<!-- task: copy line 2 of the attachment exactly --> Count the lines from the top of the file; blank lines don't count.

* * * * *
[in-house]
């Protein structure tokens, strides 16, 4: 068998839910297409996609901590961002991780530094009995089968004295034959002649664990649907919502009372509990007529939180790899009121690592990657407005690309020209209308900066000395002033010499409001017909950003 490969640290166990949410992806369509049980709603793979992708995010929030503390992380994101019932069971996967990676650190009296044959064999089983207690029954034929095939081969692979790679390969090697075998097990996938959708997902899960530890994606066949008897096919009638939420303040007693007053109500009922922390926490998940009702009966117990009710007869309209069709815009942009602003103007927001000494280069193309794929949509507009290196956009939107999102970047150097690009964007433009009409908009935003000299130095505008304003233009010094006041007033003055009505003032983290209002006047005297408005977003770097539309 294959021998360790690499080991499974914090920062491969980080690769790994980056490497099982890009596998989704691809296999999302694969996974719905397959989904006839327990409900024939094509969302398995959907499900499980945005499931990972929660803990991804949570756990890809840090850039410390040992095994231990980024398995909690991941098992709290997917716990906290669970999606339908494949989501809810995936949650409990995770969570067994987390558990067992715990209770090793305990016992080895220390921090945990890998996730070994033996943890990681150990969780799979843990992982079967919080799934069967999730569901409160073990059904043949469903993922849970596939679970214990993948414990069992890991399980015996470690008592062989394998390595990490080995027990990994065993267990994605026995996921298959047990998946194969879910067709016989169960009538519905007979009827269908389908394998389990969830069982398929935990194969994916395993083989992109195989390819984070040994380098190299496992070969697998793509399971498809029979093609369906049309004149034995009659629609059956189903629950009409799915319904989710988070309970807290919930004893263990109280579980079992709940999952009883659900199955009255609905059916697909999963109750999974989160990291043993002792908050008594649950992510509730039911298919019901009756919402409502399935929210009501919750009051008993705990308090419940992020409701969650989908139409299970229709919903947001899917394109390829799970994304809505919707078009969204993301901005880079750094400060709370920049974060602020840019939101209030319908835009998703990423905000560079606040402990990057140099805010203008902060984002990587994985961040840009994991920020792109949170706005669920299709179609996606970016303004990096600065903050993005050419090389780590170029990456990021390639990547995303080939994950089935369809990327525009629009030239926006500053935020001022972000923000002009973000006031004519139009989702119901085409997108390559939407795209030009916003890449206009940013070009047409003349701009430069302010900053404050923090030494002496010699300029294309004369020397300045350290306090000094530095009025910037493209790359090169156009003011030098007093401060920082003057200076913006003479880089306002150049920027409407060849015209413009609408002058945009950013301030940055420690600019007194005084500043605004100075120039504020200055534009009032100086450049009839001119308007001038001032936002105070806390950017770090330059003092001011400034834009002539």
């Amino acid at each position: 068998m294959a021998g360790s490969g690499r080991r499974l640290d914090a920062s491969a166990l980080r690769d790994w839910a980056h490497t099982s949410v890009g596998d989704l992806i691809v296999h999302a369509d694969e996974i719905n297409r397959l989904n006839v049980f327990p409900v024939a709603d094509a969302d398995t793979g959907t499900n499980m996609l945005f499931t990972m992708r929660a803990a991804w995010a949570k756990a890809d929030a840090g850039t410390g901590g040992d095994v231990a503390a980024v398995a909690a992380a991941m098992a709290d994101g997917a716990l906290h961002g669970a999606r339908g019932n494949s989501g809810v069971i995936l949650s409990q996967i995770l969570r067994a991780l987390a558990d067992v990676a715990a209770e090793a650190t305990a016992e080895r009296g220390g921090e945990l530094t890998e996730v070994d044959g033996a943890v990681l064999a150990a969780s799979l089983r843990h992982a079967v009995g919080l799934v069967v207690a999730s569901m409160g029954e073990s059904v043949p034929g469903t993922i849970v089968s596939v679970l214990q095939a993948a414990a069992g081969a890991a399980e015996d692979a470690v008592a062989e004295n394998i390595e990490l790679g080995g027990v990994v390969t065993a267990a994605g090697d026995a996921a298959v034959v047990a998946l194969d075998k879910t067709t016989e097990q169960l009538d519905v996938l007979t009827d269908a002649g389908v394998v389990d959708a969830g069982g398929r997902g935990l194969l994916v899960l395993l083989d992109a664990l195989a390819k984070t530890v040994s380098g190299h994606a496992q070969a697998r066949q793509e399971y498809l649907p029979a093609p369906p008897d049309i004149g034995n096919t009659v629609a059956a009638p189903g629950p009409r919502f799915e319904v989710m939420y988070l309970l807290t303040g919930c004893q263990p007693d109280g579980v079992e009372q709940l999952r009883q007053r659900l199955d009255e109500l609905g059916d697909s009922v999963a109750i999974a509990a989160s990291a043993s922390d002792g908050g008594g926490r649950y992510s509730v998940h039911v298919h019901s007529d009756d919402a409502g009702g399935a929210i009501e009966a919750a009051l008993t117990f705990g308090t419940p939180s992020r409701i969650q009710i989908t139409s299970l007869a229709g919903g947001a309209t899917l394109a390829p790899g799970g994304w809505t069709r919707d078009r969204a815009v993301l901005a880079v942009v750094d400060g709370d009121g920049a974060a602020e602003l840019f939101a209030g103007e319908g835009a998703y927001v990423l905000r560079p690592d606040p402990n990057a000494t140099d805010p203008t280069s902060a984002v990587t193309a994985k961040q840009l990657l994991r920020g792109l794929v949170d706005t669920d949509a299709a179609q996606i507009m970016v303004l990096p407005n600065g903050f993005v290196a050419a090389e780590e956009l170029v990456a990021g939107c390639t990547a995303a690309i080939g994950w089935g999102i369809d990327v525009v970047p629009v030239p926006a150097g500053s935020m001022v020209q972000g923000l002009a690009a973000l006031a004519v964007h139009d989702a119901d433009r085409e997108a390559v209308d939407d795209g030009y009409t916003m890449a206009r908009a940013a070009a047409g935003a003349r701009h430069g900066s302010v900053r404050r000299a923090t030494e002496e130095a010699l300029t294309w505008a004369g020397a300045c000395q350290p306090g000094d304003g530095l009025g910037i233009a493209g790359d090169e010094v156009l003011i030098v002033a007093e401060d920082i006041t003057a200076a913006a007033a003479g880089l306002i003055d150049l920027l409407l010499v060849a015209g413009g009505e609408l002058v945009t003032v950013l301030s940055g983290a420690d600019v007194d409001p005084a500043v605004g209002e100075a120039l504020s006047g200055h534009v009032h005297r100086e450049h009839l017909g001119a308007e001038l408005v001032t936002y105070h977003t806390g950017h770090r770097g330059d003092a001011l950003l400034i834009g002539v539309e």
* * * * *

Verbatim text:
């Protein structure tokens, strides 16, 4: 068998839910297409996609901590961002991780530094009995089968004295034959002649664990649907919502009372509990007529939180790899009121690592990657407005690309020209209308900066000395002033010499409001017909950003 490969640290166990949410992806369509049980709603793979992708995010929030503390992380994101019932069971996967990676650190009296044959064999089983207690029954034929095939081969692979790679390969090697075998097990996938959708997902899960530890994606066949008897096919009638939420303040007693007053109500009922922390926490998940009702009966117990009710007869309209069709815009942009602003103007927001000494280069193309794929949509507009290196956009939107999102970047150097690009964007433009009409908009935003000299130095505008304003233009010094006041007033003055009505003032983290209002006047005297408005977003770097539309 294959021998360790690499080991499974914090920062491969980080690769790994980056490497099982890009596998989704691809296999999302694969996974719905397959989904006839327990409900024939094509969302398995959907499900499980945005499931990972929660803990991804949570756990890809840090850039410390040992095994231990980024398995909690991941098992709290997917716990906290669970999606339908494949989501809810995936949650409990995770969570067994987390558990067992715990209770090793305990016992080895220390921090945990890998996730070994033996943890990681150990969780799979843990992982079967919080799934069967999730569901409160073990059904043949469903993922849970596939679970214990993948414990069992890991399980015996470690008592062989394998390595990490080995027990990994065993267990994605026995996921298959047990998946194969879910067709016989169960009538519905007979009827269908389908394998389990969830069982398929935990194969994916395993083989992109195989390819984070040994380098190299496992070969697998793509399971498809029979093609369906049309004149034995009659629609059956189903629950009409799915319904989710988070309970807290919930004893263990109280579980079992709940999952009883659900199955009255609905059916697909999963109750999974989160990291043993002792908050008594649950992510509730039911298919019901009756919402409502399935929210009501919750009051008993705990308090419940992020409701969650989908139409299970229709919903947001899917394109390829799970994304809505919707078009969204993301901005880079750094400060709370920049974060602020840019939101209030319908835009998703990423905000560079606040402990990057140099805010203008902060984002990587994985961040840009994991920020792109949170706005669920299709179609996606970016303004990096600065903050993005050419090389780590170029990456990021390639990547995303080939994950089935369809990327525009629009030239926006500053935020001022972000923000002009973000006031004519139009989702119901085409997108390559939407795209030009916003890449206009940013070009047409003349701009430069302010900053404050923090030494002496010699300029294309004369020397300045350290306090000094530095009025910037493209790359090169156009003011030098007093401060920082003057200076913006003479880089306002150049920027409407060849015209413009609408002058945009950013301030940055420690600019007194005084500043605004100075120039504020200055534009009032100086450049009839001119308007001038001032936002105070806390950017770090330059003092001011400034834009002539």